The last several weeks, I have been doing an extensive study of what R.L. Dabney called “the damnable doctrine of Equality.”  This is the ideal that has swept America over the past 200 years, and has become the crowning virtue of our culture.  So powerful has the idea of Equality become, that it now rules, not only our governments both federal and local, but now almost all churches.  The way the culture views race, morality, sexuality, economic and business practices, and just about every other sphere of life, is the same way the churches view them.  We have come to the point with the vast majority of American churches, where, rather than digging into the Scriptures and interpreting the morality of our culture by God’s word, instead they look at the culture, and then try to twist the Scriptures to justify whatever cultural trends the church has adopted in order to stay “relevant.”

After the Jacobinism of the French Revolution penetrated America, one of the first great “equality” movements was Abolitionism.  This was a wildly successful political movement, which succeeded in fomenting the war it wanted, achieved its goal of ending chattel slavery, and destroyed forever the dogma of states’ rights as enshrined in the Constitution.  They also succeeded in convincing America  and the rest of the world, including many orthodox, biblical-minded Christians, that the institution of slavery is one of the greatest evils ever perpetrated by the human race.  Equality of the races, and political freedom, are made two of the primary virtues to which all the world must gravitate, if it would establish justice, and make itself “civilized.”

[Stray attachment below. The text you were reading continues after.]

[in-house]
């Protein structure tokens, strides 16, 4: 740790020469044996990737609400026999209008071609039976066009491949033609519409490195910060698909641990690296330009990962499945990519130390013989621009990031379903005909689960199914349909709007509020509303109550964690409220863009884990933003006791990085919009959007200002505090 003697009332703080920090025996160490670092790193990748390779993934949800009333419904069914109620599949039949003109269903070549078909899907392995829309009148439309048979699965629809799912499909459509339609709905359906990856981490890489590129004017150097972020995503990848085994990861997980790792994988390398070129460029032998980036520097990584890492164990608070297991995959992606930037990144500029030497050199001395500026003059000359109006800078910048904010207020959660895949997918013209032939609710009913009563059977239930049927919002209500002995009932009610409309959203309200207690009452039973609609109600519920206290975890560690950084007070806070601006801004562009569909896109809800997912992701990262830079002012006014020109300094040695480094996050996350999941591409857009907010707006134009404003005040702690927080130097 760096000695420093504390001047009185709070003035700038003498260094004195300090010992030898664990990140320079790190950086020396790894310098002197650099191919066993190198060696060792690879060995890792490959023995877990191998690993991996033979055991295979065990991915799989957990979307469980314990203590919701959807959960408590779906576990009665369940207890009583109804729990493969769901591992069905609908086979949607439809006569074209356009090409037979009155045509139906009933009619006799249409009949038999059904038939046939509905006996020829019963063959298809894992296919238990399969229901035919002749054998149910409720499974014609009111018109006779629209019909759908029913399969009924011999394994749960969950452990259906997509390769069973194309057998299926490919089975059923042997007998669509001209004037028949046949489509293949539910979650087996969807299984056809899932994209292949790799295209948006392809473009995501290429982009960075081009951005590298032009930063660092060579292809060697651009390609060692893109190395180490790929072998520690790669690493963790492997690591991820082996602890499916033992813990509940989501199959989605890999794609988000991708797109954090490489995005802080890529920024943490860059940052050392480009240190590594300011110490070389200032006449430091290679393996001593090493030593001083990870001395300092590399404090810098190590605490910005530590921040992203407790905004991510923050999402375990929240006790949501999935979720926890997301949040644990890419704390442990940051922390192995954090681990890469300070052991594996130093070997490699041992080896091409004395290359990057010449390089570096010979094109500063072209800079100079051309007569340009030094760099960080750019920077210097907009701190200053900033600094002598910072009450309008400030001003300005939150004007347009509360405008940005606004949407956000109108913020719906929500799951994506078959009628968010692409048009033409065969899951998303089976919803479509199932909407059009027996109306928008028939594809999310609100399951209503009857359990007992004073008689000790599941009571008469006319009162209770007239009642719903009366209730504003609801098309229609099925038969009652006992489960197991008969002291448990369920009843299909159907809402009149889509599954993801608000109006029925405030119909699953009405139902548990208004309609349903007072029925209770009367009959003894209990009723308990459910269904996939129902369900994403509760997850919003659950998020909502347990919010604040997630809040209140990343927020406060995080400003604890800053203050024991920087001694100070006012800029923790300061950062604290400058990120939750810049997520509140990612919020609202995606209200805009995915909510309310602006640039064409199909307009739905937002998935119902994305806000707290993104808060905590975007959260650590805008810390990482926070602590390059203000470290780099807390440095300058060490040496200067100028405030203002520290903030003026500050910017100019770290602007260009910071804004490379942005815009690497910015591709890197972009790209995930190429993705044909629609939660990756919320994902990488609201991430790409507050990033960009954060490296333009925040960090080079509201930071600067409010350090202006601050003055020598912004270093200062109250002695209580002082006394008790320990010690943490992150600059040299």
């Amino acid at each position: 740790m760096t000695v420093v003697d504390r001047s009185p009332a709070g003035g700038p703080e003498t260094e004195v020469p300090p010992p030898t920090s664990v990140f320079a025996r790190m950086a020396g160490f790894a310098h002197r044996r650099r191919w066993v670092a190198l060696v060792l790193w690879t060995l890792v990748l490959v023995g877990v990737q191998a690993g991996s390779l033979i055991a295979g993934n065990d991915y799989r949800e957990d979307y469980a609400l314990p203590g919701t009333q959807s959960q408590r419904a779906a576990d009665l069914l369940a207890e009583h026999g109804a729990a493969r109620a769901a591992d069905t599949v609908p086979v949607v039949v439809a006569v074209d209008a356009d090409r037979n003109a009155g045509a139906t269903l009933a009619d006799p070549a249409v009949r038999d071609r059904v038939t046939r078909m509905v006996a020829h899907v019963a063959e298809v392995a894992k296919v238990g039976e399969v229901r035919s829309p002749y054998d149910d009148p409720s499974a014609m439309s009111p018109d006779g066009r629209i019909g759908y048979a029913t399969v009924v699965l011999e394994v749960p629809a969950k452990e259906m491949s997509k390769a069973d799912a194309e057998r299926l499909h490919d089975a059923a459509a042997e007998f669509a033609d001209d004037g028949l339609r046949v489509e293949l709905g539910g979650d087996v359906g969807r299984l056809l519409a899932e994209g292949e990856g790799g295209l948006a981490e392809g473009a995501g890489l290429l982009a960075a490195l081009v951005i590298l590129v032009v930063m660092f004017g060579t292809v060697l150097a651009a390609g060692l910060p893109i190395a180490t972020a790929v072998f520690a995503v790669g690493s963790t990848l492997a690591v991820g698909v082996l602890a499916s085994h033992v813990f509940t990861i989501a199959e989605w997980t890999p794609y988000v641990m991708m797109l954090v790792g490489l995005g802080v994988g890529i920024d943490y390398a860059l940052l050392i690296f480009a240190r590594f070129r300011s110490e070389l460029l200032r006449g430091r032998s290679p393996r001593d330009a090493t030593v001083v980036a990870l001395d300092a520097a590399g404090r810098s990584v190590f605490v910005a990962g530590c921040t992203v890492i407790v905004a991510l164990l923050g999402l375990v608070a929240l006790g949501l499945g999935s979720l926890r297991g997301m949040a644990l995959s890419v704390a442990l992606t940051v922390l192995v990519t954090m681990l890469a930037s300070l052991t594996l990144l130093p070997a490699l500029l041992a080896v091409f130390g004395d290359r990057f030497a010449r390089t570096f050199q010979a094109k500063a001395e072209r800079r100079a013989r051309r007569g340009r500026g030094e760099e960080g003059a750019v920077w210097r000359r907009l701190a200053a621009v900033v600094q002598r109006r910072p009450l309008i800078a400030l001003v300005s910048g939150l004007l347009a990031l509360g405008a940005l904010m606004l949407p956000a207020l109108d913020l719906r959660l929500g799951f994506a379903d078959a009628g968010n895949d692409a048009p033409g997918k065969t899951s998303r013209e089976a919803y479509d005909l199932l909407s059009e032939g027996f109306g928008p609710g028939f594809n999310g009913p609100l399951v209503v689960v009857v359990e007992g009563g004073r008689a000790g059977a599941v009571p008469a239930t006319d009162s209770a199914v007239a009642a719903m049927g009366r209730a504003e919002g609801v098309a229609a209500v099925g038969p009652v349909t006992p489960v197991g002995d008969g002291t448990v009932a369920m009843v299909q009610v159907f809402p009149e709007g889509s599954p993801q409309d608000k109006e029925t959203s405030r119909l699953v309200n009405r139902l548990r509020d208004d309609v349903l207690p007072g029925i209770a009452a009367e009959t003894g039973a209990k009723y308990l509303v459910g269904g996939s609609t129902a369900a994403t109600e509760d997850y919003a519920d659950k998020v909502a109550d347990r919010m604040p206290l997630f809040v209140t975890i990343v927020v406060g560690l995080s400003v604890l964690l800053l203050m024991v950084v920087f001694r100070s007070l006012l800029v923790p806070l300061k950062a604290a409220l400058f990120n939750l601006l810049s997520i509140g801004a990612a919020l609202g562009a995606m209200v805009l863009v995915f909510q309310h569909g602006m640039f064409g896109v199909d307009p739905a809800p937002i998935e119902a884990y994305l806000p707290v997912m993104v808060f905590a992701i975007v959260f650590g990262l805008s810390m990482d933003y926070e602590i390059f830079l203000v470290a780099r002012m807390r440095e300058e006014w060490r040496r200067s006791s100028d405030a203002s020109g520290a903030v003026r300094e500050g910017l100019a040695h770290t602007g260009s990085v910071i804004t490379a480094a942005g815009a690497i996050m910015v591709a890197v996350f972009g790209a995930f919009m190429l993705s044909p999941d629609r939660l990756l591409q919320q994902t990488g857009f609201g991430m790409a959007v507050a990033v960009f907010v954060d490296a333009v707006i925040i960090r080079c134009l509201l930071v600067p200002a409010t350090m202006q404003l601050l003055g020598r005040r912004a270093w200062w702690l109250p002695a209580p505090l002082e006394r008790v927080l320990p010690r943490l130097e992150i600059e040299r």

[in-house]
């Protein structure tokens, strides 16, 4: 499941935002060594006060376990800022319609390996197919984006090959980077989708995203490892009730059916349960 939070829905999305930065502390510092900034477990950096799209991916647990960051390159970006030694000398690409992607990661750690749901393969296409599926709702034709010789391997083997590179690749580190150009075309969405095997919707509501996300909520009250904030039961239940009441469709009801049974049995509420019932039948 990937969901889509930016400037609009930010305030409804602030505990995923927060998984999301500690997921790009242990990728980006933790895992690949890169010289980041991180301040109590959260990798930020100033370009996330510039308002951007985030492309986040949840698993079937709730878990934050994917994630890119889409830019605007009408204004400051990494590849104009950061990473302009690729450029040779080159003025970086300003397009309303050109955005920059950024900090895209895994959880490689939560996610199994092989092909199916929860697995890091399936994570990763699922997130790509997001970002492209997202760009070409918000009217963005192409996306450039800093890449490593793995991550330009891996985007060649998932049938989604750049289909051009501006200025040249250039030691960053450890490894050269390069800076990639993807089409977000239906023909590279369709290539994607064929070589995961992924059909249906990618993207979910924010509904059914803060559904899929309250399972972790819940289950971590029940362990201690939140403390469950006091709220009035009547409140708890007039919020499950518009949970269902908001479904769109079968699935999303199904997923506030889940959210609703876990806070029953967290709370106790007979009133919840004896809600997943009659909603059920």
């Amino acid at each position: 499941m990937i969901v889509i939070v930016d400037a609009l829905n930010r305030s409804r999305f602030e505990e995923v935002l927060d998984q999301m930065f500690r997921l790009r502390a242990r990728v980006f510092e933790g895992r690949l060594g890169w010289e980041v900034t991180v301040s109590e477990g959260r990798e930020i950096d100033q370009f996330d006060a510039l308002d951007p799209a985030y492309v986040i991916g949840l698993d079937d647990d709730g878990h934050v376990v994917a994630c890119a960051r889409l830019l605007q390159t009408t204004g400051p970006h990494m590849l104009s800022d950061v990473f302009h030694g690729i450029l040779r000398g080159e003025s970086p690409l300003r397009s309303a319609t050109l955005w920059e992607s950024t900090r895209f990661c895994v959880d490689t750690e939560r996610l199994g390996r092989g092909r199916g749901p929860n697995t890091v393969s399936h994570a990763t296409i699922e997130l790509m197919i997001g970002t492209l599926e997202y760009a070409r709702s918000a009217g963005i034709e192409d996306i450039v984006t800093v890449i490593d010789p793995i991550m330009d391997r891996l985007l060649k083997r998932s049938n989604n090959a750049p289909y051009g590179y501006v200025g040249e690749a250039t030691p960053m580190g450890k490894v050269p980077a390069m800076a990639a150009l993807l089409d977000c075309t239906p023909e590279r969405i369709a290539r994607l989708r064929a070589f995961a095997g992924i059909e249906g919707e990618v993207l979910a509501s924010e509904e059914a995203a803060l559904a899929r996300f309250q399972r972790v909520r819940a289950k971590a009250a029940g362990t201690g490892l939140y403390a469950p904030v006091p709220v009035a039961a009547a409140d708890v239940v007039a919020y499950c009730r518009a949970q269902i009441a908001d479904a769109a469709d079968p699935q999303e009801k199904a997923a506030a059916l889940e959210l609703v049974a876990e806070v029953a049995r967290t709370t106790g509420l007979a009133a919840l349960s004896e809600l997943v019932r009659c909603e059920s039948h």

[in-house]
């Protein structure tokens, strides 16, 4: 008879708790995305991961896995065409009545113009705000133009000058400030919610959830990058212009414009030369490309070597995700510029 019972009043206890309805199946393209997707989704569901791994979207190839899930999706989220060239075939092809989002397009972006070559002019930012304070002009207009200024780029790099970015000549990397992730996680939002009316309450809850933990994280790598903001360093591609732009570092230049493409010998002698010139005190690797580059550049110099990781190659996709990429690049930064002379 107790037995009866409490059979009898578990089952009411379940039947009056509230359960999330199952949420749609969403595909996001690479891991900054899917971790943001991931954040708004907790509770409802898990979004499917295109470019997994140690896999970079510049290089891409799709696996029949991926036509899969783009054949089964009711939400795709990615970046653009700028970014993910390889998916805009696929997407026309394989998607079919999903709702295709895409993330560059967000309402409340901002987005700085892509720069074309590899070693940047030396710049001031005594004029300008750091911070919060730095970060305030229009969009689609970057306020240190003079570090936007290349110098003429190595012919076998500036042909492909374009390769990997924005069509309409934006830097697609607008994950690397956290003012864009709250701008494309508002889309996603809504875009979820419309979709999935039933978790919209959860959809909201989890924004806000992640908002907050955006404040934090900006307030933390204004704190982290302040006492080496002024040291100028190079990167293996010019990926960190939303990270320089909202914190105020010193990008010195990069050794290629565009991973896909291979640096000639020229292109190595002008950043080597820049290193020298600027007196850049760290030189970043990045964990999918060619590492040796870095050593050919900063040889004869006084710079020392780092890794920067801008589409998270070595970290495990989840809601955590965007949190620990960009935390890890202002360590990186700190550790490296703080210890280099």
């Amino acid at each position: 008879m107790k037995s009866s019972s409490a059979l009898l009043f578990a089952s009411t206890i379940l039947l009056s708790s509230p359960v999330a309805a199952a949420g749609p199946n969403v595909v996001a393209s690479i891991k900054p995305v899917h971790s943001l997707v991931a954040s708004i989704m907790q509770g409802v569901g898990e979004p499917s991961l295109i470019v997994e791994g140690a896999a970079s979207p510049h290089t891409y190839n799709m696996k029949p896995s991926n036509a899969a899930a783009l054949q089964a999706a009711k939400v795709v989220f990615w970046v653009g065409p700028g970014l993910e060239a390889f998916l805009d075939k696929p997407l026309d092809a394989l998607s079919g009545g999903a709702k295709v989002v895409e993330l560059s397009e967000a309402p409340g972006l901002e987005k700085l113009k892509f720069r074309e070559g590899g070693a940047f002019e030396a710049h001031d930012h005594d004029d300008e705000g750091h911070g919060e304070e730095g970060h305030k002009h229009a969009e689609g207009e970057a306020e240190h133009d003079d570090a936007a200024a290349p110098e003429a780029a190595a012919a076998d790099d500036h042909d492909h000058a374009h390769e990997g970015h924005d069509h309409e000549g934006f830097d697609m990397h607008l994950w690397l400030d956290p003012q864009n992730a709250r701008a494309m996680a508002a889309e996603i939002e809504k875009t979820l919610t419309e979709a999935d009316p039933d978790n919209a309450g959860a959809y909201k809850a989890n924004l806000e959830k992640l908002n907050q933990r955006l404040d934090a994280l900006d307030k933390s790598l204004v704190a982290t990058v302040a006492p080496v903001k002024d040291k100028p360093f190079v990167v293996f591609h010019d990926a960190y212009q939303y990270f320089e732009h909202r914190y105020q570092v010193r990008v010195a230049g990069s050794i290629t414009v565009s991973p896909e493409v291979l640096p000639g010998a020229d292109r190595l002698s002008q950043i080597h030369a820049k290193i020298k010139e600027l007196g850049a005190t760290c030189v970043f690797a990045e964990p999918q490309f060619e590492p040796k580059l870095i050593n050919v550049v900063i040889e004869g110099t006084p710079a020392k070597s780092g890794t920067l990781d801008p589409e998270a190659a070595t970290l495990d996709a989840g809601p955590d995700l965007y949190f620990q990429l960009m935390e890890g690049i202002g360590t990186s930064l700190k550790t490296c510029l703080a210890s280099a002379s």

Most of the churches of our day and age agree.  To prove my point, I posit this scenario:

Two men come to attend your typical American church, and request admittance into membership.  The first man submits as his qualifications that that he has stirred up riots and chaos wherever he has gone, that he routinely consorts with prostitutes, that he often employs vulgar, blasphemous, and filthy language, that he endorses the work of Margaret Sanger, that he denies and ridicules doctrines of the deity, virgin birth, and resurrection of Jesus Christ.  Also, he is an ordained Baptist minister and renowned Civil Rights leader, who has helped push the nation into a new era of justice and equality for all.

The second man comes with a large retinue, and submits his own qualifications.  He has believed the promises of God and has been counted as righteous before God.  He left his father’s country in obedience to the command of God, sojourned in strange lands, fought a successful war in which he was greatly outnumbered, fathered a child when he was 100 years old and his wife 90, then was willing to sacrifice that one son when God commanded, only to be relieved of that tragic duty at the last second.  He has been called by various titles, including “the father of the faithful” and “the friend of God.”

“But what,” the church committee asks him, “is this large retinue with you?”

“These,” the man responds, “are my domestic slaves, some of them born in my own house, some of them bought with my money.”

The names of the men?  You have probably already guessed that the first is Martin Luther King, Jr., and the second is the patriarch Abraham.

Which of these two would a modern church admit into its fellowship?  The blaspheming, womanizing Civil Rights leader, or the slaveholding, slave trading “father of the faithful?”

How we answer this question will undoubtedly speak much about the health of our churches, and on which side of “the damnable doctrine of equality” we stand.